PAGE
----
Frame it contextually around time and stress: Most managers feel they’re insanely stressed and have no time to breathe as is. You can’t design some “three-day off-site” deal because most of them will just be maniacally checking their email 70 percent of the time. If you’re going to do a portal or something (which makes sense in the modern economy), it’s gotta reflect that managers view themselves as super-busy all the time. Nothing can be done in huge time chunks.




 

The focus must be soft skills: Most managers struggle here. We could do leadership training around basic logistical skills, but that’s stupid in 2017. Why? Most of those things can be done by software. (Like a CRM.) What managers need to be better at is communicating with direct reports, recognizing them, understanding their strengths, having career dialogues with them, and setting priorities. The leadership training toolkit needs to start there.

Use data: Ah-ha, data! The new oil! But seriously: if you have data that shows what seems to make managers in your company effective, well, use that data to design leadership training around those skills. Then you can pull other managers up to the high bar level!

A funny story on leadership training to wrap 

I’ve had two separate jobs where the VP level and above went on a “leadership training” retreat, had about 3 hours/meetings per day, and spent the rest of the time firing off emails, doing zip lines, firing off more emails, and getting hammered with each other at night.

Let’s be clear on something: this is not leadership training. This is “giving a handjob to leadership because they already are leadership.” That’s literally the entire problem of the modern workforce in some ways — we keep thinking of “getting to the top” as a destination, as opposed to another step in the journey. If you get there and think “Now I get to get shitfaced on the company dime more and more,” (destination) that’s an issue in terms of how everyone else down the chain will ultimately feel.

Point being: “leadership training” has to really mean leadership training. It can’t just be an excuse to party under the guise of “development.”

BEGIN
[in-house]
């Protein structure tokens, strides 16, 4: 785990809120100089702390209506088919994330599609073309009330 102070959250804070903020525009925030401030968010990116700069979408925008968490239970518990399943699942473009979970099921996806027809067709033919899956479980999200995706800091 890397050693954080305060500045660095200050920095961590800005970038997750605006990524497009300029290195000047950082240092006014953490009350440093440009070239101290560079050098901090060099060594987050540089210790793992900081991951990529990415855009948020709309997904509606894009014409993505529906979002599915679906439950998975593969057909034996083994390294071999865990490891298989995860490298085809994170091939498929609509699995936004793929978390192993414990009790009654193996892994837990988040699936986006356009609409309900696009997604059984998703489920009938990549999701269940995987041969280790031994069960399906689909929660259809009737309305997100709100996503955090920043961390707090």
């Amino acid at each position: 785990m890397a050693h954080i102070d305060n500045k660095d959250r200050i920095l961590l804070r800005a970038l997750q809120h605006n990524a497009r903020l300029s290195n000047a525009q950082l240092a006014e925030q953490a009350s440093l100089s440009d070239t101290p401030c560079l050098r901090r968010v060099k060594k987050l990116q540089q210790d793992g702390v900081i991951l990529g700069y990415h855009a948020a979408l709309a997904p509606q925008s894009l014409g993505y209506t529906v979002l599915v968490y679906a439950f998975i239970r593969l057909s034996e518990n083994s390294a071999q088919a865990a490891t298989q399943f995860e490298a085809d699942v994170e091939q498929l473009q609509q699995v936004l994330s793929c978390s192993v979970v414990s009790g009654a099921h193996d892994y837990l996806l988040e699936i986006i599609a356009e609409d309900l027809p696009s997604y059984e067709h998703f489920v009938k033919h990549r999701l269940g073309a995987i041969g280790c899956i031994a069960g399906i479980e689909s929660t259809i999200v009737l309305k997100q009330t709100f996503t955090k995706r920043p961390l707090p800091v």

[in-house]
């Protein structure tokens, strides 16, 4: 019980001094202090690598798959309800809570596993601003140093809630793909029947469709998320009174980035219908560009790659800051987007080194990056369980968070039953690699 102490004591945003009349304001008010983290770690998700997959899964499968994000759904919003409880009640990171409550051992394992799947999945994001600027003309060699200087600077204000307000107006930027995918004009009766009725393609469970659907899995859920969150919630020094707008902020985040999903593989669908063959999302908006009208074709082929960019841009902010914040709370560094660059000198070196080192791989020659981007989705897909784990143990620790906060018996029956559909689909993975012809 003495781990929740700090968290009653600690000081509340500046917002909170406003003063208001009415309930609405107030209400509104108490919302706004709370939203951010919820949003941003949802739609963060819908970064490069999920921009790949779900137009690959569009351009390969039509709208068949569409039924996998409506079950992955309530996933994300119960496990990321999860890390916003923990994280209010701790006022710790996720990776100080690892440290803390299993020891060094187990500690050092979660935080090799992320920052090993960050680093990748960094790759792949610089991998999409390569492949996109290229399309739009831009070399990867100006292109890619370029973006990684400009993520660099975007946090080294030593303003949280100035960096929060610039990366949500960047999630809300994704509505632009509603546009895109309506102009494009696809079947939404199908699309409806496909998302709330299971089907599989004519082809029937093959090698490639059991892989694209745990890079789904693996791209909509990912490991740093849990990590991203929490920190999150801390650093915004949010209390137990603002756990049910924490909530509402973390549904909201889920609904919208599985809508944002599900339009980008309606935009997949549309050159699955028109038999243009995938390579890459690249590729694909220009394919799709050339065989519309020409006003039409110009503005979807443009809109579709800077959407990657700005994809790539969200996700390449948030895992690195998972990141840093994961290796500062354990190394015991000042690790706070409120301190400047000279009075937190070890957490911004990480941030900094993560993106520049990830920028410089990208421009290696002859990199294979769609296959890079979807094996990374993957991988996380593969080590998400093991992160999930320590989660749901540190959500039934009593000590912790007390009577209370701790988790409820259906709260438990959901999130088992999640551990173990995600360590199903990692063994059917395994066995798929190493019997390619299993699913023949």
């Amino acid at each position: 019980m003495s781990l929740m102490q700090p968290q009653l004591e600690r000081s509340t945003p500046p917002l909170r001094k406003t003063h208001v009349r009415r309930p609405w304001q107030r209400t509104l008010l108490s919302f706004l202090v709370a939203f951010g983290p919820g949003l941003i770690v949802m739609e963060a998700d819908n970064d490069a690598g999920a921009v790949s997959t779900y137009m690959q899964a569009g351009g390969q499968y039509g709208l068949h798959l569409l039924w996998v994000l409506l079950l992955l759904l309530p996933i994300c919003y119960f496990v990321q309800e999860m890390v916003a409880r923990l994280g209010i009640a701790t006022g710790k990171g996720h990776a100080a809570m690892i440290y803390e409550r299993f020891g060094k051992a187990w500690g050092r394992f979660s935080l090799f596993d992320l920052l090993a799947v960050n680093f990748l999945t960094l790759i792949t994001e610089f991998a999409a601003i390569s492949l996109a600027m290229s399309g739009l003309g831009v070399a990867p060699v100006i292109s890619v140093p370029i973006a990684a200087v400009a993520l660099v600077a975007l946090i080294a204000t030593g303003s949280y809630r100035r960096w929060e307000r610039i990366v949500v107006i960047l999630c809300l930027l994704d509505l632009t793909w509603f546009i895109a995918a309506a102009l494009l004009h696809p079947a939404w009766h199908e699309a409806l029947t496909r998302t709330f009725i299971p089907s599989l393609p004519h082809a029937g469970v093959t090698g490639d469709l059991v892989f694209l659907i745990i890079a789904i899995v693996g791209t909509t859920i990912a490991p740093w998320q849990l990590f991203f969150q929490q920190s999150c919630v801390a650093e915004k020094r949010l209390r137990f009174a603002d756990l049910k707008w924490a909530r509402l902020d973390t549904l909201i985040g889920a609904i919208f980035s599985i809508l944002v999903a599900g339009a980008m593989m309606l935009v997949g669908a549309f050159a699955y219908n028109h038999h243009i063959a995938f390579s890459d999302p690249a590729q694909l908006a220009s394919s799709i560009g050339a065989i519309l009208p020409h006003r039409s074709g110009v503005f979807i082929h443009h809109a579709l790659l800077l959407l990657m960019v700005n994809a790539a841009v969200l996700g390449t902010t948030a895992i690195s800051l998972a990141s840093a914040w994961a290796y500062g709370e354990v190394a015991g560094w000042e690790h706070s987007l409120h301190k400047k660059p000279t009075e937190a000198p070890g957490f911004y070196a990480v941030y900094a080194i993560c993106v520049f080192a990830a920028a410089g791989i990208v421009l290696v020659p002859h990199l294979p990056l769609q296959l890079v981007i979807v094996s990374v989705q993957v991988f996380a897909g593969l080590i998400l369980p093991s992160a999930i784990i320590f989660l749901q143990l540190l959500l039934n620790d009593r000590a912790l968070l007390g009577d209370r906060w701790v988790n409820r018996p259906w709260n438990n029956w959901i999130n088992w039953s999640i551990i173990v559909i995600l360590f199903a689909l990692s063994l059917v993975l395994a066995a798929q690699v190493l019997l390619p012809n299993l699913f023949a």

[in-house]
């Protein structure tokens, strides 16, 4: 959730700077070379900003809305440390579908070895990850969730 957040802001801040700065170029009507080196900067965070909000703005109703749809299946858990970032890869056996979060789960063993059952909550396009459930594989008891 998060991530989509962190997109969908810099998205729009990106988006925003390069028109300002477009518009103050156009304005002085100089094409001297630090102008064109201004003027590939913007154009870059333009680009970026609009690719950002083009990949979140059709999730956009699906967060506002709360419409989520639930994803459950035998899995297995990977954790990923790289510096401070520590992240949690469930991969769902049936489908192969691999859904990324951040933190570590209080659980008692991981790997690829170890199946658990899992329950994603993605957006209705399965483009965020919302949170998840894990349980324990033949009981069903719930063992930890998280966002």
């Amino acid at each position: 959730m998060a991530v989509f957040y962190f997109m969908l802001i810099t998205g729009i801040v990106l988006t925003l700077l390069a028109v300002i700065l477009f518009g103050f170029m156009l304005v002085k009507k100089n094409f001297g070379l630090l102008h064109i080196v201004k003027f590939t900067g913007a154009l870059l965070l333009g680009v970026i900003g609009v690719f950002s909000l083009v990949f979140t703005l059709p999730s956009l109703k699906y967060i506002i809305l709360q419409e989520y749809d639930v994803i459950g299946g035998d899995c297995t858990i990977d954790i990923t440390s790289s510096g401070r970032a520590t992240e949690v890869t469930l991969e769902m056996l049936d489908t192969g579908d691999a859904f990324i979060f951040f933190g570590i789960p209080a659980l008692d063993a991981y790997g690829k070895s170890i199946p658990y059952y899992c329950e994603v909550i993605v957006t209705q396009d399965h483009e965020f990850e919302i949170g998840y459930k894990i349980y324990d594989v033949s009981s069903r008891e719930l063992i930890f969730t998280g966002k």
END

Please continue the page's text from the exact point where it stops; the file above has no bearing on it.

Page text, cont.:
Anything else you got on leadership training?

Ted Bauer

4 Comments

  1. As usual, you nailed it. While I haven’t seen as much partying on the company dime in the last decade, I’m sure it’s out there, alive and well. The “group development” mentality is a curious thing since there’s plenty of research to show that the higher up the chain you go, the more of an individualized experiential sport leader development becomes, (PDI 2012). Those of us who’ve been in this business for years know that to be true. In it’s most effective form, leader development is a lot like kayaking training. You start out in a group setting out of the water where you can’t drown your fool self because you don’t yet know basic theory and mechanics of the sport. Then, as quickly as they can, instructors move you onto the water and in most cases work with you side by side as you master various techniques and water conditions. Furthering the analogy, this is where HR absolutely messes it up and loses credibility. They often see the kayaks as too expensive and trips to the water as too risky, expensive and time consuming. (And they wonder why Executives still report undervaluing their services, especially around development)…

    If you want to develop leaders in the agile fluid environment that is modern business, you have to put the experts in kayaks next to that leader (or in the lower ranks groups of leaders) and hit the whitewater beside them. For the literal minded types out there, I’m inferring you need to create coaching/learning partnerships and group coaching for mid to lower ranks. Even if THAT’s not affordable, creating matrices of cross-functional experiences and executive stretch assignments you can plug leaders into is better than the classroom approach that many HR types still feel is the A to Z approach for development.

    Two huge take-aways from your article are the implications many of us now know as truth: 1)Leader development is NOT a case where “something is better than nothing.” If it’s done the old way, it’s worthless unless there’s an experiential component tied to it. 2) If you want development tied to results, get it OUT of HR unless you have a proactive HRD leadership structure proven it’s able to deliver measurable results tied to current goals and strategies.

    Thanks as always, Ted!

  2. I hope we ban the use of “soft skills” and talk about “higher order skills” of communication, giving feedback, recognition, etc. As long as we call them “soft skills” they will never be taken as seriously as they need to be. Your article is right on target. Thanks!

Reply If You'd Like